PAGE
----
tower was 10 foot thick at the base. I know cause I made the hole for
the fuel line."
"The Coast Guard boat, Shadbush, would lay off the rocks. This 1000-gallon
tank was on the deck. They put a big block and tackle way up on the lighthouse.
They lifted the tank, set it in the saddle brackets, and strapped it across
the top. After that the boats would come out and run a hose over to fill
the tank with fresh diesel."
JH: When you worked on Sand Island, how long would you stay at a time,
and how about bad weather?
BROUN: "We had to pick the weather. When it was bad, you couldn't land
out there. Many times we would go out to Mobile Point and wait until the
weather let up." "When we were working, we would spend three or four nights
out there. We would take a kerosene stove and a kerosene refrigerator.
And our food. Also a ship to shore radio, so we could call the Coast Guard
in case we had a problem. We'd call them to come and get us or call them
to bring us something." "When I first started working out there those
ballast rocks were there, we had a walkway with a boat house out away
from the rocks. The boats would just pull up to the boathouse. When a
hurricane washed that away, the Shadbush whet out there and made some
forms in the middle of those rocks and poured some concrete on the west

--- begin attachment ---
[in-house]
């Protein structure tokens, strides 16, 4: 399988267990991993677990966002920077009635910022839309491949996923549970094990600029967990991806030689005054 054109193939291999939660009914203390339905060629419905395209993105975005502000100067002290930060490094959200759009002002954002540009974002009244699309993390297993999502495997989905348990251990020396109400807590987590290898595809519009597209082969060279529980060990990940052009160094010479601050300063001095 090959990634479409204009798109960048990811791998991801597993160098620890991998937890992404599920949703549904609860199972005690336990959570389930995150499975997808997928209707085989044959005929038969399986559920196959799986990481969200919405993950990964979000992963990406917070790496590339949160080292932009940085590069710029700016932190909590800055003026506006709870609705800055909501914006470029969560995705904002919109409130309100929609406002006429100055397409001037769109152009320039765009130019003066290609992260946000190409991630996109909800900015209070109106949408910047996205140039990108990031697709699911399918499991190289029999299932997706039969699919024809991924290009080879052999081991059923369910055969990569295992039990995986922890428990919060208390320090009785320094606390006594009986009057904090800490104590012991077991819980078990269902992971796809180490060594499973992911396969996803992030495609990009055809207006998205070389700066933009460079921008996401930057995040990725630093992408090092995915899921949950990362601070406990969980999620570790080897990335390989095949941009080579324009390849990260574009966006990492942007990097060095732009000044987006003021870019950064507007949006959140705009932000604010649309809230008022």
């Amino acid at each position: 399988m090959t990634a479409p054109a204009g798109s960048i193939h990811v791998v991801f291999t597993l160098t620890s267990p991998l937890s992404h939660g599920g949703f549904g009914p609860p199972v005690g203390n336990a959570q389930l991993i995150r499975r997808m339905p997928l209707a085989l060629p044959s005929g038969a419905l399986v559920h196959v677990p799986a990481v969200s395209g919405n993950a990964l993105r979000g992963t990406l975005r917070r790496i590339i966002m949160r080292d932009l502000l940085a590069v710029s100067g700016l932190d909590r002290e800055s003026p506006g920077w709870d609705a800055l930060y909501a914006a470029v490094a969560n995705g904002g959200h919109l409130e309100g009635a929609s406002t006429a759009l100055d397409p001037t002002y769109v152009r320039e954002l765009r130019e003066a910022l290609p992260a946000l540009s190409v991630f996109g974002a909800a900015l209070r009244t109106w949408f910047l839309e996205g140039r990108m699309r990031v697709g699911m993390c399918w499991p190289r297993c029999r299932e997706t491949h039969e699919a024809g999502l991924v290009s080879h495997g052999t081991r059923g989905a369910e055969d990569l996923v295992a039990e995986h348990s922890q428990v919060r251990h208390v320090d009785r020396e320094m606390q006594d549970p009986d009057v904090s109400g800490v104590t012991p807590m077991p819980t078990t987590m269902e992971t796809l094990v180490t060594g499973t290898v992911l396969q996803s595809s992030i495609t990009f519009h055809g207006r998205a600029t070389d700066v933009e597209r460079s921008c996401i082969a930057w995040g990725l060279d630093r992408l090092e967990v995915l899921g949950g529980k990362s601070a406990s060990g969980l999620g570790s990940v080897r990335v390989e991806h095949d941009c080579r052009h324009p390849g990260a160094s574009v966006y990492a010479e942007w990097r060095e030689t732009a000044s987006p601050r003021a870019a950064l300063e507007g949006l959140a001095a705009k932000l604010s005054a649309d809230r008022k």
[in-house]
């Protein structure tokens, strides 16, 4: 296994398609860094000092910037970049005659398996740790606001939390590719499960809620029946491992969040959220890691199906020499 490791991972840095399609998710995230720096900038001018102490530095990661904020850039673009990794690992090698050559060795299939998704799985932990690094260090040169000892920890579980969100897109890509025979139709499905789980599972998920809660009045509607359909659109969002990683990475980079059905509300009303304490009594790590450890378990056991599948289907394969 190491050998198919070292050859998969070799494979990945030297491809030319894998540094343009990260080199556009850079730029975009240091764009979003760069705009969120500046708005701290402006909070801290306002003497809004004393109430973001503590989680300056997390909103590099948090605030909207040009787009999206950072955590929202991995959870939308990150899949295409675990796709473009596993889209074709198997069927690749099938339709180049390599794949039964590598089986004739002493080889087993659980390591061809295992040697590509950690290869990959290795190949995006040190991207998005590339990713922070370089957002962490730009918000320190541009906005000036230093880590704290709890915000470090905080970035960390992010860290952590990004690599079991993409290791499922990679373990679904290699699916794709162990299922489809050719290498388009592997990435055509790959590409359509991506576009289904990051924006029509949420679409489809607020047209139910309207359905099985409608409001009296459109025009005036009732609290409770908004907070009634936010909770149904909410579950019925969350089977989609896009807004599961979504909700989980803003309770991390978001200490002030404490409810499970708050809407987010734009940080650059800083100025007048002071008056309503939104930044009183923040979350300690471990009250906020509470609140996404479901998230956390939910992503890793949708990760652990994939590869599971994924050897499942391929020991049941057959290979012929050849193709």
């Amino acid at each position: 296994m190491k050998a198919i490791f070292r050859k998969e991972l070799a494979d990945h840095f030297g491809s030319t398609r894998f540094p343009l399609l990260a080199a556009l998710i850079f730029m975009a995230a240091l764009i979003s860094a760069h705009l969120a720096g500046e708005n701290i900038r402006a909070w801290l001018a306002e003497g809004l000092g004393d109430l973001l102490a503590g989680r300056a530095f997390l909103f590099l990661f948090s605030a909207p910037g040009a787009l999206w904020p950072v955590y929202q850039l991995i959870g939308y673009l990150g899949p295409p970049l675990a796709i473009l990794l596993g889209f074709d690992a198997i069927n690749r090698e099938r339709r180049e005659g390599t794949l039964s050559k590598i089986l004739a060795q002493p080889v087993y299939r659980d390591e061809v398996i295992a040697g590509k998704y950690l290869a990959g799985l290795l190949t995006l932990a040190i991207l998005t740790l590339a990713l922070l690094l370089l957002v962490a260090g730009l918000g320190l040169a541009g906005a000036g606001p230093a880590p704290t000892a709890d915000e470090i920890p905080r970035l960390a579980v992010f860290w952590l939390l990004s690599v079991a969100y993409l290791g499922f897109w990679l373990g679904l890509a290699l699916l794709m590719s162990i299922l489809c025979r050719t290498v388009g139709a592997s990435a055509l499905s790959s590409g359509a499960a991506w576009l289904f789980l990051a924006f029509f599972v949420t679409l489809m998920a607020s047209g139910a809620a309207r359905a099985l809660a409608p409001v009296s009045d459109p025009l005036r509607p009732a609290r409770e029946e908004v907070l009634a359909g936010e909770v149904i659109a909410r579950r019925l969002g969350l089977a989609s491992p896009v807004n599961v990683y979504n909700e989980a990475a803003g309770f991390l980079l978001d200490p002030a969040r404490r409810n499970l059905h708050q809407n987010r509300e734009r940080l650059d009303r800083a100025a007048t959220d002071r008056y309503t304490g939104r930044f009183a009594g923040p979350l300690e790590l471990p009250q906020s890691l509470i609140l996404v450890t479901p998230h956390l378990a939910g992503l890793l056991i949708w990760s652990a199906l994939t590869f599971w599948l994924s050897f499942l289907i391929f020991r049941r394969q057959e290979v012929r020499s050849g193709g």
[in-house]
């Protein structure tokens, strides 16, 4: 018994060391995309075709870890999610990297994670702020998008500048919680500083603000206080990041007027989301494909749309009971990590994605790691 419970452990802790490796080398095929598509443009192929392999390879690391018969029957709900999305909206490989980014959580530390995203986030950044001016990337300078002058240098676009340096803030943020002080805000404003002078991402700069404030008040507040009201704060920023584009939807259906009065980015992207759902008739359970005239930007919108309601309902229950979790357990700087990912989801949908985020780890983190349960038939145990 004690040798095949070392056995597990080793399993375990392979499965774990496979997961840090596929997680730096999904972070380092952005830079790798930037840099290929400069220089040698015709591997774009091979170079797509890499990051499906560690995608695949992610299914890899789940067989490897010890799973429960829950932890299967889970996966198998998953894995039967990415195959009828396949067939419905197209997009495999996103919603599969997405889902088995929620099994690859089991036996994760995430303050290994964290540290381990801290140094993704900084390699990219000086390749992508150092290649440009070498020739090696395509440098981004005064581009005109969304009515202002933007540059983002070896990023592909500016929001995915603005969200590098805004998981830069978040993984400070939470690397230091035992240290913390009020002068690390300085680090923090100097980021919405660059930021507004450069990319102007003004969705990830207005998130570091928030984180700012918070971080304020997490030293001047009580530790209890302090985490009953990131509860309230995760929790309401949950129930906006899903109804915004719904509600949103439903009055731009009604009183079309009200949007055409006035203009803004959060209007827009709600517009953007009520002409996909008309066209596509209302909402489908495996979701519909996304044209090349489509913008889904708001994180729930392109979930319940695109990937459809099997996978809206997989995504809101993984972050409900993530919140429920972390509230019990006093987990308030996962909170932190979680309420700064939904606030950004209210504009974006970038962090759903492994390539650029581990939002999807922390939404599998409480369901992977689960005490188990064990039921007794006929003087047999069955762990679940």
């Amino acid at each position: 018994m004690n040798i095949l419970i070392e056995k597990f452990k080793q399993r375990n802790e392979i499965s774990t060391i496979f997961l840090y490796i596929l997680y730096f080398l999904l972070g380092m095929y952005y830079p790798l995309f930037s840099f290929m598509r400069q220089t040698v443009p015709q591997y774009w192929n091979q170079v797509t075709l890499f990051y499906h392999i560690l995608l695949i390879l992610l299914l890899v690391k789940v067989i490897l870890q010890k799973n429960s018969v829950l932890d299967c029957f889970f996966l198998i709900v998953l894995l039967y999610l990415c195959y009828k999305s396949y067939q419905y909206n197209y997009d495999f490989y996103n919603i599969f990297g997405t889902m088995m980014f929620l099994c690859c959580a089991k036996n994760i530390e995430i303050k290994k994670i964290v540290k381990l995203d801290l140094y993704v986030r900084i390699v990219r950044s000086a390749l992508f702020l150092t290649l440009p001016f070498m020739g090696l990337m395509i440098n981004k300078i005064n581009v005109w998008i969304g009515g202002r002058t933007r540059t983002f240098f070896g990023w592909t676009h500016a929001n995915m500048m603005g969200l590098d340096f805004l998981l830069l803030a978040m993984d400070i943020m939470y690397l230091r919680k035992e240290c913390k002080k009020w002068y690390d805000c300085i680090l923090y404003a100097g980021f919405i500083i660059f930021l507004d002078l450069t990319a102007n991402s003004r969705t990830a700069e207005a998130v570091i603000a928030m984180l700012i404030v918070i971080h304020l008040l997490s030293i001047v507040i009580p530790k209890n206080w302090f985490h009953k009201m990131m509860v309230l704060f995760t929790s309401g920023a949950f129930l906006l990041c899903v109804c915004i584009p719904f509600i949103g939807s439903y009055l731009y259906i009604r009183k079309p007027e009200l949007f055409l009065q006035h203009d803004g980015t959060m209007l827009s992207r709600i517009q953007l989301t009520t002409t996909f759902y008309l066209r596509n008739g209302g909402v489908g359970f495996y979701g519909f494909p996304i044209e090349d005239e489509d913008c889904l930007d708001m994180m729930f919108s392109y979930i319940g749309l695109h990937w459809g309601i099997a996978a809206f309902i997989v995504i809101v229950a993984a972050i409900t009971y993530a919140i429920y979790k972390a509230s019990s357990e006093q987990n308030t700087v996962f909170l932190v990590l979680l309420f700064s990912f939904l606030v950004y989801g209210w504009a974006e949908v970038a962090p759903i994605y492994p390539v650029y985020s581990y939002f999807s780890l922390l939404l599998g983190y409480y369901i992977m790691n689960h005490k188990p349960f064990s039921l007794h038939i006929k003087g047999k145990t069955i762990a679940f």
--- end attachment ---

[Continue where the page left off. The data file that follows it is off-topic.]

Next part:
side of the site. That way they could ease a boat up to it and jump off."
JH: You stayed in the keeper's house?
BROUN: "Yea, we stayed there several times. There was one big room where
we had the generators, (JH, later they were moved into the tower) a kitchen
and two bedrooms. We had a shower, using water from the cistern under
the shed… we had wash basin … The water was pumped up."
Broun: "You know how lighthouses got started hundreds of years ago.. The
men over in the Mediterranean
would go fishing. Sometimes they would not get back before dark. Their
wives would get up on a hill and light
big fires, so the men could find the channel to come home. That was the
beginning of the lighthouse service."
"When this country had prohibition in the 1920s and early 1930s, the Coast
Guard mostly was chasing and catching rum runners. That's about all they
did. People were smuggling whiskey into the United States. The Coast Guard
was doing more of that than anything else.
Well, Franklin Roosevelt didn't want to get rid of the Coast Guard when
they did away with prohibition, so he took the Lighthouse Department and
turned it over and gave it to the Coast Guard. The Lighthouse Department
used to be a very proud segment of the government. All those people who
worked for the Lighthouse Department was mad as hell, but they went to
work for the Coast Guard."
JH: Thank you Mr. Broun. See you next year.